E.ON welcomes compromise on nuclear energy
Stable framework despite substantial economic burdens
E.ON has welcomed, in principle, the agreement reached by the German government on a compromise concerning an extension of the operating lives of nuclear power plants in Germany. "With this decision, the German government has made it clear, that nuclear energy will continue to be needed for some time as one of the main pillars of our energy policy," said CEO Johannes Teyssen. This compromise would allow nuclear energy to make an important contribution to affordability, security of supply and climate protection on the way to tomorrow’s energy supply.
E.ON will push ahead with the expansion of renewable energy in Germany and internationally and is aiming to reduce carbon emissions from power generation for each kWh by 50 percent until 2030. The agreed extension of the operating lives of carbon-free nuclear power plants and our investment in renewables will make it possible to achieve its ambitious climate-protection goal.
The compromise meant considerable burdens for E.ON in the form of taxes and charges. The concrete implications still needed to be examined for each plant. Arithmetically, the government decision means that the operating lives of E.ON’s nuclear power plants Isar 1 and Unterweser will be extended by 8 years each, and those of Grafenrheinfeld, Grohnde, Brokdorf and Isar 2 by 14 years each.
The different extension periods for old and new plants were a political decision which the operators had to accept, Teyssen said. There was no technical justification for this decision because regardless of their age, all plants met the same stringent safety standards. On the whole, the average operating life extension of 12 years was a considerable challenge because it was too short a period to allow the nuclear energy’s bridge function to be used in an optimum way. "What is now required are special additional efforts on all sides to build a stable bridge into Germany’s energy future."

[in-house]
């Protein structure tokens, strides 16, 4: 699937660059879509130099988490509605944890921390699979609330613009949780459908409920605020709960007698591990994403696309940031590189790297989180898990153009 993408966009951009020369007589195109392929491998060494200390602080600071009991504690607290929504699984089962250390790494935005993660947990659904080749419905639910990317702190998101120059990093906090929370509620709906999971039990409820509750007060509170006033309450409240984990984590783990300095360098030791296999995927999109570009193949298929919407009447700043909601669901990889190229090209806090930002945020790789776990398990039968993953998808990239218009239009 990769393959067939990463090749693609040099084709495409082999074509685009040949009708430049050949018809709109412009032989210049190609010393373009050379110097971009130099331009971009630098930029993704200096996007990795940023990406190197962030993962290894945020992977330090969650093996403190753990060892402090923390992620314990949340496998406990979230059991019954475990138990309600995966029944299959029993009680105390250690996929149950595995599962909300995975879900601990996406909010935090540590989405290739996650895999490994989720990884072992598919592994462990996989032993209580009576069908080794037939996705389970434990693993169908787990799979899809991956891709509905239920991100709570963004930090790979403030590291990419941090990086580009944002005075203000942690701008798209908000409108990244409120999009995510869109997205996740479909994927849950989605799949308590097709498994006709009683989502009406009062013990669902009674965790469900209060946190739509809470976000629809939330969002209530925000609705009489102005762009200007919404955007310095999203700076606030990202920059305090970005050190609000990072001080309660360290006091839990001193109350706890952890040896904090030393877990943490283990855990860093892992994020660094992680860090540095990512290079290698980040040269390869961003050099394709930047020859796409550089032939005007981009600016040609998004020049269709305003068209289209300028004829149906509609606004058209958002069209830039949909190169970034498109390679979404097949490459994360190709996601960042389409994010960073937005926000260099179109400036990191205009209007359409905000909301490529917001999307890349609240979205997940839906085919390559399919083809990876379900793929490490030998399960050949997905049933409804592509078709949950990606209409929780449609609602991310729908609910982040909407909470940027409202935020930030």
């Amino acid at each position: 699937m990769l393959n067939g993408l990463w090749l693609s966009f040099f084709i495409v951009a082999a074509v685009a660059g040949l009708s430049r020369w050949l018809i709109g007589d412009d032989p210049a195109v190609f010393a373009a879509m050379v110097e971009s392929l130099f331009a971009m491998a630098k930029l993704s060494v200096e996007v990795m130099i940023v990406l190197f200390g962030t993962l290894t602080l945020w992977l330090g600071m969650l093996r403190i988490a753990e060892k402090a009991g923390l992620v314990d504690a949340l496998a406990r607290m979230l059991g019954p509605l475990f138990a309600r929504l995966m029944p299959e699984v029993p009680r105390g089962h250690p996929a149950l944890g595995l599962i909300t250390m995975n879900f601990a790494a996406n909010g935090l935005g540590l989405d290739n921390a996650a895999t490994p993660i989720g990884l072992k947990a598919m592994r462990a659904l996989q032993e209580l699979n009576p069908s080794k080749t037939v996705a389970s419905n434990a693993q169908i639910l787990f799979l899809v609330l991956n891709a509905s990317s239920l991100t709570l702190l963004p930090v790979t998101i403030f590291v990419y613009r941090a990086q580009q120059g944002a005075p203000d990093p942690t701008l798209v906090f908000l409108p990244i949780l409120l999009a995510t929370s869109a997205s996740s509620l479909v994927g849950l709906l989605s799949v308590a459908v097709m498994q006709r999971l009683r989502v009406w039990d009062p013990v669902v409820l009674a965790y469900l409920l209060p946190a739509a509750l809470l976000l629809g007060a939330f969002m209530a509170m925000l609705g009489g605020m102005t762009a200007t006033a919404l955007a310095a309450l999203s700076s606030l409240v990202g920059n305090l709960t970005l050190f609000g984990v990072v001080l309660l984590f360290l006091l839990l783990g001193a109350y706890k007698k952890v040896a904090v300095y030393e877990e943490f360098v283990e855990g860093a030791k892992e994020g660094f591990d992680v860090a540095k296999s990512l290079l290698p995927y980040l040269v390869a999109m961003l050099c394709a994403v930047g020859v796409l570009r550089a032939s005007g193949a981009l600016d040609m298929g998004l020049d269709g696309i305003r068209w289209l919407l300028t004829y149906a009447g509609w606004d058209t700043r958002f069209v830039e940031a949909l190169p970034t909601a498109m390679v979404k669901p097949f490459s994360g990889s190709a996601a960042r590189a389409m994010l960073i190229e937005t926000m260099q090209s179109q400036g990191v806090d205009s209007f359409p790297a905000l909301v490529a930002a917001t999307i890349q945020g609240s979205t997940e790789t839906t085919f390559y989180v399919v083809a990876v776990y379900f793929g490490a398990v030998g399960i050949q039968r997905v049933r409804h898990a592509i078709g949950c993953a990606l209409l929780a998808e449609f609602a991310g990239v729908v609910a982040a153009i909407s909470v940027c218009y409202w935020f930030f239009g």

The envisaged fund into which nuclear power plant operators had to pay some of the additional revenues could play an important role and help to accelerate the restructuring of energy production.
Teyssen pointed out that while providing a reliable legal framework, the nuclear energy compromise also meant considerable economic burdens. Even though the tax rate for the nuclear fuel tax is a little lower than originally planned, the tax has to be paid for six years instead of four. Moreover, the tax also applies to existing residual quantities. And there are permanent charges which are paid into a fund to promote renewable energies. On the whole, the government had tightened the screws quite considerably and would skim off most of the windfall profits. The concrete effects and entrepreneurial consequences of this political decision still needed to be analysed in detail.
This press release may contain forward-looking statements based on current assumptions and forecasts made by E.ON Group management and other information currently available to E.ON. Various known and unknown risks, uncertainties and other factors could lead to material differences between the actual future results, financial situation, development or performance of the company and the estimates given here. E.ON AG does not intend, and does not assume any liability whatsoever, to update these forward-looking statements or to conform them to future events or developments.